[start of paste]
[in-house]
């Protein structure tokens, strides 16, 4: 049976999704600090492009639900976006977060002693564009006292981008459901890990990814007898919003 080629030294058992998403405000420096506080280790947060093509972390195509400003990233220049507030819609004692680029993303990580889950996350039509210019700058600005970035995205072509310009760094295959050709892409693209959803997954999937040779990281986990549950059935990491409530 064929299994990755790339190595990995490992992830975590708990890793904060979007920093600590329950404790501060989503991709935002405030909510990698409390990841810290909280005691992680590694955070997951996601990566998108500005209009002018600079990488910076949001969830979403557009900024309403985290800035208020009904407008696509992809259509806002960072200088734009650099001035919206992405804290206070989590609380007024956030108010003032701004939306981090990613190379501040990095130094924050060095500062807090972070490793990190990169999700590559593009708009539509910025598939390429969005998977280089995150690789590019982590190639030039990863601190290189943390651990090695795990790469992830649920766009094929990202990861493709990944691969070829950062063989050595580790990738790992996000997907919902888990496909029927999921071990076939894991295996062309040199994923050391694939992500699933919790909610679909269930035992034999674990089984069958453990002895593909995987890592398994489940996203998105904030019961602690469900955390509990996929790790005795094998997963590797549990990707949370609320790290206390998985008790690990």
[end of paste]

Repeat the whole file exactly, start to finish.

[in-house]
């Protein structure tokens, strides 16, 4: 049976999704600090492009639900976006977060002693564009006292981008459901890990990814007898919003 080629030294058992998403405000420096506080280790947060093509972390195509400003990233220049507030819609004692680029993303990580889950996350039509210019700058600005970035995205072509310009760094295959050709892409693209959803997954999937040779990281986990549950059935990491409530 064929299994990755790339190595990995490992992830975590708990890793904060979007920093600590329950404790501060989503991709935002405030909510990698409390990841810290909280005691992680590694955070997951996601990566998108500005209009002018600079990488910076949001969830979403557009900024309403985290800035208020009904407008696509992809259509806002960072200088734009650099001035919206992405804290206070989590609380007024956030108010003032701004939306981090990613190379501040990095130094924050060095500062807090972070490793990190990169999700590559593009708009539509910025598939390429969005998977280089995150690789590019982590190639030039990863601190290189943390651990090695795990790469992830649920766009094929990202990861493709990944691969070829950062063989050595580790990738790992996000997907919902888990496909029927999921071990076939894991295996062309040199994923050391694939992500699933919790909610679909269930035992034999674990089984069958453990002895593909995987890592398994489940996203998105904030019961602690469900955390509990996929790790005795094998997963590797549990990707949370609320790290206390998985008790690990």